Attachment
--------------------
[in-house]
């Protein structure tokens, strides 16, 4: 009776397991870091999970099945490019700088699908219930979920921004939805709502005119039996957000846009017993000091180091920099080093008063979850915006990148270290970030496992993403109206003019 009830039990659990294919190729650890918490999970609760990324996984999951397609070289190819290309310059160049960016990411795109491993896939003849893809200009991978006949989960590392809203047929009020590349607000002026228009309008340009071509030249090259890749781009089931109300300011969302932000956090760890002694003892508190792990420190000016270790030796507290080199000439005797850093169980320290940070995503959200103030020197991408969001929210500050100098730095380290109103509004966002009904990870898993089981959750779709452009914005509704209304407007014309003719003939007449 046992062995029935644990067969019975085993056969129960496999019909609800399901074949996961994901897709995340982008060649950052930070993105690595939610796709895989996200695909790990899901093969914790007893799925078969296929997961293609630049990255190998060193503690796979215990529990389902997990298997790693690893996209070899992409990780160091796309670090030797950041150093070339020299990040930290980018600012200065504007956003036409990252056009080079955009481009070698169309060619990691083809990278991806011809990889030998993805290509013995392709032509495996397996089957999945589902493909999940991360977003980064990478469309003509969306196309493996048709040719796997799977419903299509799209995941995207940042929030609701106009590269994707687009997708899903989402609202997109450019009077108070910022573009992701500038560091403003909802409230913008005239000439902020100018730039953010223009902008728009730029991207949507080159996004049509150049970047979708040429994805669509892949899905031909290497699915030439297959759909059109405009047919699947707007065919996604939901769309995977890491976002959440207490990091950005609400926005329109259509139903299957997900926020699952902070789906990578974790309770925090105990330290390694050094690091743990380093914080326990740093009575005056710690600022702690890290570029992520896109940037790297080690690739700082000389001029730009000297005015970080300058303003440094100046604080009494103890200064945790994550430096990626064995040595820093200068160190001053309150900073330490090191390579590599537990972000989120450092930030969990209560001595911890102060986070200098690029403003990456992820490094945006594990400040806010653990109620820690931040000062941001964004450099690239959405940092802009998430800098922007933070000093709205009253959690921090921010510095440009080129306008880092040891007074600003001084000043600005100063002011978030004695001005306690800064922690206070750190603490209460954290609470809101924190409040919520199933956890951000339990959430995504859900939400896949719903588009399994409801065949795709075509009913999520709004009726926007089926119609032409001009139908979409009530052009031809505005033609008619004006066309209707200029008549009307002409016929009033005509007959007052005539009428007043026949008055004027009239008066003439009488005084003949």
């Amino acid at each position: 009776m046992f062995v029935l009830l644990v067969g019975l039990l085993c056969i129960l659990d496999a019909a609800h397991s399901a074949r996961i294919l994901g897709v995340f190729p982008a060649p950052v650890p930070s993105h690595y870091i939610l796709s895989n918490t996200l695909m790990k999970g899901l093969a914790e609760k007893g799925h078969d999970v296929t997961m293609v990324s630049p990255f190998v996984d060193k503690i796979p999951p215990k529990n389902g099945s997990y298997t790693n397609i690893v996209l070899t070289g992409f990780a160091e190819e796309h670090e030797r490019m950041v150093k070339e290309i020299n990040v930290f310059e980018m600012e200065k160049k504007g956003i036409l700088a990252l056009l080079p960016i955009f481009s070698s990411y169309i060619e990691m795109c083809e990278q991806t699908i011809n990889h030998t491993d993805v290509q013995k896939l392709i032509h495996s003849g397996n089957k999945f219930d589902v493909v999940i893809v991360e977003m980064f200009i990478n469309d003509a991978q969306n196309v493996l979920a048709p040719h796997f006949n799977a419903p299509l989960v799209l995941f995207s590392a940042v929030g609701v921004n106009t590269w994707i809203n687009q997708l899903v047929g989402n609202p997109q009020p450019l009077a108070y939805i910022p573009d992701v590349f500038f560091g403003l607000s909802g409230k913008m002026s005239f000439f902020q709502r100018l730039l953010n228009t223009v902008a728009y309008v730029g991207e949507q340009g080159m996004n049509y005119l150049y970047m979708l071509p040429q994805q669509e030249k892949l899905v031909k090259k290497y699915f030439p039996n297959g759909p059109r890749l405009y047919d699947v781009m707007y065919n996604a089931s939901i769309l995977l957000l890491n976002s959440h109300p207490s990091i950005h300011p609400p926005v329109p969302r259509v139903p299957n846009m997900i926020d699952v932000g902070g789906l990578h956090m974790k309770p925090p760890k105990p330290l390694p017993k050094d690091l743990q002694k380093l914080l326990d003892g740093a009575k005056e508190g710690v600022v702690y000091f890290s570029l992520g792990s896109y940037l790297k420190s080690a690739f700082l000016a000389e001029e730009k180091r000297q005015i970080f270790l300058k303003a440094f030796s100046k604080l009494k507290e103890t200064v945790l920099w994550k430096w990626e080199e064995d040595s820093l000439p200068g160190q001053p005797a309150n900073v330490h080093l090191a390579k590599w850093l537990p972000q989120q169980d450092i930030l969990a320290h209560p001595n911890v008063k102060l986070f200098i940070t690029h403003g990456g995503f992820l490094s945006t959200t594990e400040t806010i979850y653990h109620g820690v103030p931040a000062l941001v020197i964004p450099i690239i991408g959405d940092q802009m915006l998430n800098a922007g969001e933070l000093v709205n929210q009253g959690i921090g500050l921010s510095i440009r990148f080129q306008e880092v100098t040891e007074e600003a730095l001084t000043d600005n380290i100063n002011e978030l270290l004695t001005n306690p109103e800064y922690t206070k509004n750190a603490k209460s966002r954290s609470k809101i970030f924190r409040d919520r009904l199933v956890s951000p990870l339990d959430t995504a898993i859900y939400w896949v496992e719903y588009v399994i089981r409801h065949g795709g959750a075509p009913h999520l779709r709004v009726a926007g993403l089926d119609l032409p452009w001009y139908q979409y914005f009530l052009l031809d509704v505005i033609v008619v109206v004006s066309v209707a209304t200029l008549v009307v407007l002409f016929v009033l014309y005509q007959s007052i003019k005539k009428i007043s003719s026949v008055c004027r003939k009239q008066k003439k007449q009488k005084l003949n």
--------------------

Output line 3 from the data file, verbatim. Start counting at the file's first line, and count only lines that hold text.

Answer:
């Amino acid at each position: 009776m046992f062995v029935l009830l644990v067969g019975l039990l085993c056969i129960l659990d496999a019909a609800h397991s399901a074949r996961i294919l994901g897709v995340f190729p982008a060649p950052v650890p930070s993105h690595y870091i939610l796709s895989n918490t996200l695909m790990k999970g899901l093969a914790e609760k007893g799925h078969d999970v296929t997961m293609v990324s630049p990255f190998v996984d060193k503690i796979p999951p215990k529990n389902g099945s997990y298997t790693n397609i690893v996209l070899t070289g992409f990780a160091e190819e796309h670090e030797r490019m950041v150093k070339e290309i020299n990040v930290f310059e980018m600012e200065k160049k504007g956003i036409l700088a990252l056009l080079p960016i955009f481009s070698s990411y169309i060619e990691m795109c083809e990278q991806t699908i011809n990889h030998t491993d993805v290509q013995k896939l392709i032509h495996s003849g397996n089957k999945f219930d589902v493909v999940i893809v991360e977003m980064f200009i990478n469309d003509a991978q969306n196309v493996l979920a048709p040719h796997f006949n799977a419903p299509l989960v799209l995941f995207s590392a940042v929030g609701v921004n106009t590269w994707i809203n687009q997708l899903v047929g989402n609202p997109q009020p450019l009077a108070y939805i910022p573009d992701v590349f500038f560091g403003l607000s909802g409230k913008m002026s005239f000439f902020q709502r100018l730039l953010n228009t223009v902008a728009y309008v730029g991207e949507q340009g080159m996004n049509y005119l150049y970047m979708l071509p040429q994805q669509e030249k892949l899905v031909k090259k290497y699915f030439p039996n297959g759909p059109r890749l405009y047919d699947v781009m707007y065919n996604a089931s939901i769309l995977l957000l890491n976002s959440h109300p207490s990091i950005h300011p609400p926005v329109p969302r259509v139903p299957n846009m997900i926020d699952v932000g902070g789906l990578h956090m974790k309770p925090p760890k105990p330290l390694p017993k050094d690091l743990q002694k380093l914080l326990d003892g740093a009575k005056e508190g710690v600022v702690y000091f890290s570029l992520g792990s896109y940037l790297k420190s080690a690739f700082l000016a000389e001029e730009k180091r000297q005015i970080f270790l300058k303003a440094f030796s100046k604080l009494k507290e103890t200064v945790l920099w994550k430096w990626e080199e064995d040595s820093l000439p200068g160190q001053p005797a309150n900073v330490h080093l090191a390579k590599w850093l537990p972000q989120q169980d450092i930030l969990a320290h209560p001595n911890v008063k102060l986070f200098i940070t690029h403003g990456g995503f992820l490094s945006t959200t594990e400040t806010i979850y653990h109620g820690v103030p931040a000062l941001v020197i964004p450099i690239i991408g959405d940092q802009m915006l998430n800098a922007g969001e933070l000093v709205n929210q009253g959690i921090g500050l921010s510095i440009r990148f080129q306008e880092v100098t040891e007074e600003a730095l001084t000043d600005n380290i100063n002011e978030l270290l004695t001005n306690p109103e800064y922690t206070k509004n750190a603490k209460s966002r954290s609470k809101i970030f924190r409040d919520r009904l199933v956890s951000p990870l339990d959430t995504a898993i859900y939400w896949v496992e719903y588009v399994i089981r409801h065949g795709g959750a075509p009913h999520l779709r709004v009726a926007g993403l089926d119609l032409p452009w001009y139908q979409y914005f009530l052009l031809d509704v505005i033609v008619v109206v004006s066309v209707a209304t200029l008549v009307v407007l002409f016929v009033l014309y005509q007959s007052i003019k005539k009428i007043s003719s026949v008055c004027r003939k009239q008066k003439k007449q009488k005084l003949n």